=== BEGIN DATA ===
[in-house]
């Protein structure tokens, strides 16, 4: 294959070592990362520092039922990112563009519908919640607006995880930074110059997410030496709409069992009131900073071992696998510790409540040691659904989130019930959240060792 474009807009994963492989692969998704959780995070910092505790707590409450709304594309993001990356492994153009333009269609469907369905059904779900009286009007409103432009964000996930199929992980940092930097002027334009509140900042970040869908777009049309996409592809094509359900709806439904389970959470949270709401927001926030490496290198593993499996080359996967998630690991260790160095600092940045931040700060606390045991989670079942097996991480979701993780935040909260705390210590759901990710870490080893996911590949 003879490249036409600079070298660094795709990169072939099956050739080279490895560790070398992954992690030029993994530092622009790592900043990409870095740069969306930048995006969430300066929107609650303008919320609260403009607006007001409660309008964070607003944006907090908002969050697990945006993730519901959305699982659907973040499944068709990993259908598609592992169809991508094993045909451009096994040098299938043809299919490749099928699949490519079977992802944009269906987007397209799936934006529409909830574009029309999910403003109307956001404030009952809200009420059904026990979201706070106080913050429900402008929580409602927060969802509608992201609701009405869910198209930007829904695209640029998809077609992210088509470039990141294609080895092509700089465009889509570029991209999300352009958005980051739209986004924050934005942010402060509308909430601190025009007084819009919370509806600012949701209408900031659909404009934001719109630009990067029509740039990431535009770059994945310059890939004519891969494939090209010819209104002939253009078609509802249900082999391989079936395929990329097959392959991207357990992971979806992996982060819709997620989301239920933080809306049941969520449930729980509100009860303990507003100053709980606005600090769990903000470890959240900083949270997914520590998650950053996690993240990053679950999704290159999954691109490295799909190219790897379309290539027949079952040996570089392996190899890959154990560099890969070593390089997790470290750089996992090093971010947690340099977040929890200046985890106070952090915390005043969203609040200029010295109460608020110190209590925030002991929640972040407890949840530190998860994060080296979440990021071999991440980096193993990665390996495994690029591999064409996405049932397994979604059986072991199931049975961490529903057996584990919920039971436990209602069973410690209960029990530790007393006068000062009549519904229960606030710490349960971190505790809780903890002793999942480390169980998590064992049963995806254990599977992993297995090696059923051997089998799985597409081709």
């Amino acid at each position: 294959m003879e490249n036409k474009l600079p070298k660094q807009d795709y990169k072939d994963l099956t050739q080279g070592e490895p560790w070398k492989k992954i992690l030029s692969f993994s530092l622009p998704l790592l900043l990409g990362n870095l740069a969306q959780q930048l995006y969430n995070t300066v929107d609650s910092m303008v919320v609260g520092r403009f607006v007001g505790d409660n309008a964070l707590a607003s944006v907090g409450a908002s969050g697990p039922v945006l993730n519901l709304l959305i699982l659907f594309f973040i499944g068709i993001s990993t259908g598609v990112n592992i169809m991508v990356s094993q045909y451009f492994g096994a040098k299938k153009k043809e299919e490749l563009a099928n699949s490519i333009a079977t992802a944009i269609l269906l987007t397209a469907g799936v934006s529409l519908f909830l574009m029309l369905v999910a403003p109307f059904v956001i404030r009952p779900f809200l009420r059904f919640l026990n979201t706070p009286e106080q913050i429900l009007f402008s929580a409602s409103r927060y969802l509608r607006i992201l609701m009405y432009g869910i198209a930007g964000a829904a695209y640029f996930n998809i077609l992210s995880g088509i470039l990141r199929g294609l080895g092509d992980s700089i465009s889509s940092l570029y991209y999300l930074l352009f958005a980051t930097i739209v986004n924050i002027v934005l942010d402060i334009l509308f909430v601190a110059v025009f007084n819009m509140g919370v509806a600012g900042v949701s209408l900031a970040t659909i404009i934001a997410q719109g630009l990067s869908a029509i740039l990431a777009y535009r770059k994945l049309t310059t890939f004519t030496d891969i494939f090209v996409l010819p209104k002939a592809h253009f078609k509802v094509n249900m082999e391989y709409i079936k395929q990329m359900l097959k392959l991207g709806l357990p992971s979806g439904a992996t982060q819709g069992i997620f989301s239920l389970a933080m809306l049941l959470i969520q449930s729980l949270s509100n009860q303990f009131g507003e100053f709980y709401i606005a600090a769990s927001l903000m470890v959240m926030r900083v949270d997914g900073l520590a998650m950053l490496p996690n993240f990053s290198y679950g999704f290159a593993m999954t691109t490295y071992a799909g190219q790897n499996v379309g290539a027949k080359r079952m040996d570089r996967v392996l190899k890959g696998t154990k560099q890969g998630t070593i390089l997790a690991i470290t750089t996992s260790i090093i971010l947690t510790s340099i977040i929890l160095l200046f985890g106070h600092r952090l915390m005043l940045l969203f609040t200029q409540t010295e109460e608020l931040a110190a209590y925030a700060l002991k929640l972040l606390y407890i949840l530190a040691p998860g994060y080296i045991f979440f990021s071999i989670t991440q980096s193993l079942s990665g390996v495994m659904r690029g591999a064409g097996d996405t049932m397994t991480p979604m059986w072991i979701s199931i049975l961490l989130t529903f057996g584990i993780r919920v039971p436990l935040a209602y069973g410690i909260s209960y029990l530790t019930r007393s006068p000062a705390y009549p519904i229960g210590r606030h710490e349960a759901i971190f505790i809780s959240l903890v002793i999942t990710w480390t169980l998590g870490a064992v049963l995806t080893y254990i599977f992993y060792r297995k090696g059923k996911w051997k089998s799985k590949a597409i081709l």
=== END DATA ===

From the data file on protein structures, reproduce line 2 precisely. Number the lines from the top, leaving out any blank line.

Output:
């Protein structure tokens, strides 16, 4: 294959070592990362520092039922990112563009519908919640607006995880930074110059997410030496709409069992009131900073071992696998510790409540040691659904989130019930959240060792 474009807009994963492989692969998704959780995070910092505790707590409450709304594309993001990356492994153009333009269609469907369905059904779900009286009007409103432009964000996930199929992980940092930097002027334009509140900042970040869908777009049309996409592809094509359900709806439904389970959470949270709401927001926030490496290198593993499996080359996967998630690991260790160095600092940045931040700060606390045991989670079942097996991480979701993780935040909260705390210590759901990710870490080893996911590949 003879490249036409600079070298660094795709990169072939099956050739080279490895560790070398992954992690030029993994530092622009790592900043990409870095740069969306930048995006969430300066929107609650303008919320609260403009607006007001409660309008964070607003944006907090908002969050697990945006993730519901959305699982659907973040499944068709990993259908598609592992169809991508094993045909451009096994040098299938043809299919490749099928699949490519079977992802944009269906987007397209799936934006529409909830574009029309999910403003109307956001404030009952809200009420059904026990979201706070106080913050429900402008929580409602927060969802509608992201609701009405869910198209930007829904695209640029998809077609992210088509470039990141294609080895092509700089465009889509570029991209999300352009958005980051739209986004924050934005942010402060509308909430601190025009007084819009919370509806600012949701209408900031659909404009934001719109630009990067029509740039990431535009770059994945310059890939004519891969494939090209010819209104002939253009078609509802249900082999391989079936395929990329097959392959991207357990992971979806992996982060819709997620989301239920933080809306049941969520449930729980509100009860303990507003100053709980606005600090769990903000470890959240900083949270997914520590998650950053996690993240990053679950999704290159999954691109490295799909190219790897379309290539027949079952040996570089392996190899890959154990560099890969070593390089997790470290750089996992090093971010947690340099977040929890200046985890106070952090915390005043969203609040200029010295109460608020110190209590925030002991929640972040407890949840530190998860994060080296979440990021071999991440980096193993990665390996495994690029591999064409996405049932397994979604059986072991199931049975961490529903057996584990919920039971436990209602069973410690209960029990530790007393006068000062009549519904229960606030710490349960971190505790809780903890002793999942480390169980998590064992049963995806254990599977992993297995090696059923051997089998799985597409081709």